Thursday, 10 January 2013

Thomas Paine (29/1/1737 -8/6/1809) - Common Sense

Thomas Paine was an English/American political activist, author and political theorist and revolutionary. On  January 10 1776, his pamphlet Common Sense  was published for the first time. Here he delivered his uncompronising message to the common people, which set the seeds for the American  Revolution.In this important document, he urged the American to create a new form of government - a modern republic, based entirely on popular consent. He believed all men were born equal, so saw no need for Kings and Queens, he also distinguished  between governments and society, at the root of all governments is evil but the root of society lay good. He became a champion of equality and liberty and went on to support struggles in Britain and France, going on to critisise organised religion and the role of the Church. Thomas Edison 150 years later would write ' we never had a similar intelligence in this Republic. In Common Sense Paine flared forth with a document so powerful that the Revolution became inevitable.' It is a shame that his vision was not wholly  taken up by American Governments subsequentlty, and that modern America has strayed away considerably from what Paine originally proposed. Time, perhaps for another try.

Extract
Of the Origin and Design of Government in General. With Concise Remarks on the English Constitution.

' Some writers have so confounded society with government, as to leave little or no distinction between them; wheras they are not  only different, but have different origins. Society is produced by ourwants, and government by our wickedness; the former promotes our happiness positively by uniting our affections, the latter negatively by restraining our vices. The one encourages intercourse, the other creates distinctions. The first is a patron, the last a punisher.
Society in every state is a blessing, but government even in its best state is but a necessary evil, in its worst state an intolerable one; for when we suffer, or are exposed to the same miseries by a government,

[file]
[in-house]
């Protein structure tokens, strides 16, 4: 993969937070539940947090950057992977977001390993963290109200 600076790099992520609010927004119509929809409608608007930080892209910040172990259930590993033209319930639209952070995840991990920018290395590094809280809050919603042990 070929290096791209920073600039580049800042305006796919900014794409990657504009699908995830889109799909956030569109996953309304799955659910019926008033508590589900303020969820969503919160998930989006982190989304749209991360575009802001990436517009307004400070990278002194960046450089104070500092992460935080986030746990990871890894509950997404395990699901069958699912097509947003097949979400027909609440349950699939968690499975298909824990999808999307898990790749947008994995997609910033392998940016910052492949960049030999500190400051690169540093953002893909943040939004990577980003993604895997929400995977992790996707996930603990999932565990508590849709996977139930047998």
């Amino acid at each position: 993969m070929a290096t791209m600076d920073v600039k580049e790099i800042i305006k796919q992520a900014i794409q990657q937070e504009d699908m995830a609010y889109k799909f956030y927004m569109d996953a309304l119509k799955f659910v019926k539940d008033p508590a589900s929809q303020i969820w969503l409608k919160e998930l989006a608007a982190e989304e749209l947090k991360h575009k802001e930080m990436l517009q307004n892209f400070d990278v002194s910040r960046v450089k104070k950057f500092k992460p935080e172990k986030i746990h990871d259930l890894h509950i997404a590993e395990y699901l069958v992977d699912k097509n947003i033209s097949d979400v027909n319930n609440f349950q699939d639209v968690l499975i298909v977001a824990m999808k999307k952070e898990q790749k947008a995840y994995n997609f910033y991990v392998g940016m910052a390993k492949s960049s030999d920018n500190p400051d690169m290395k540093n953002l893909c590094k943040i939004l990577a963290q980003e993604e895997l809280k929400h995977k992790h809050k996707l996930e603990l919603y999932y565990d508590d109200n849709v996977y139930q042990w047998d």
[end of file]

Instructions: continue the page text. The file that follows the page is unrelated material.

our calamities are heightened by reflecting that we furnish the means by which we suffer. Government, like dress is the badge of lost innocence; the palaces of kings are built on the ruins of the bowers of paradise. For were the impulses of conscience clear, uniform, and irresistably obeyed, man would need no other law giver; but that not being the case, he finds it necessary to surrender up a part  of his property to furnish means for the protection of the rest; and this he is induced to do by the same prudence which in every other case advises him out of two evils to choose the least.'

Of Monarchy and Hereditary Succession

' MANKIND being originally equals in the order of creation, the equality could only be detroyed by some subsequent circumstance, the distinctions of rich and poor may in a great measure be accounted for, and that without having recourse to the harsh ill-sounding names of oppression and avarice. Oppression is often the consequence, but seldom or never the Means of riches, and tho' avarice will preserve a man from being necessitiously poor, it generally makes him too timorous to be wealthy.
But there is another and great distinction for which  no truly natural or religious reason can be assigned, and that is the distinction of men into kings and subjects. Male and female are the distinctions of nature, good and bad the distinctions of Heaven; but how a race of men came into the world so exalted above the rest, and distinguished like some new species, is worth inquiring into, and whether they are the means of happiness or of misery to mankind.'




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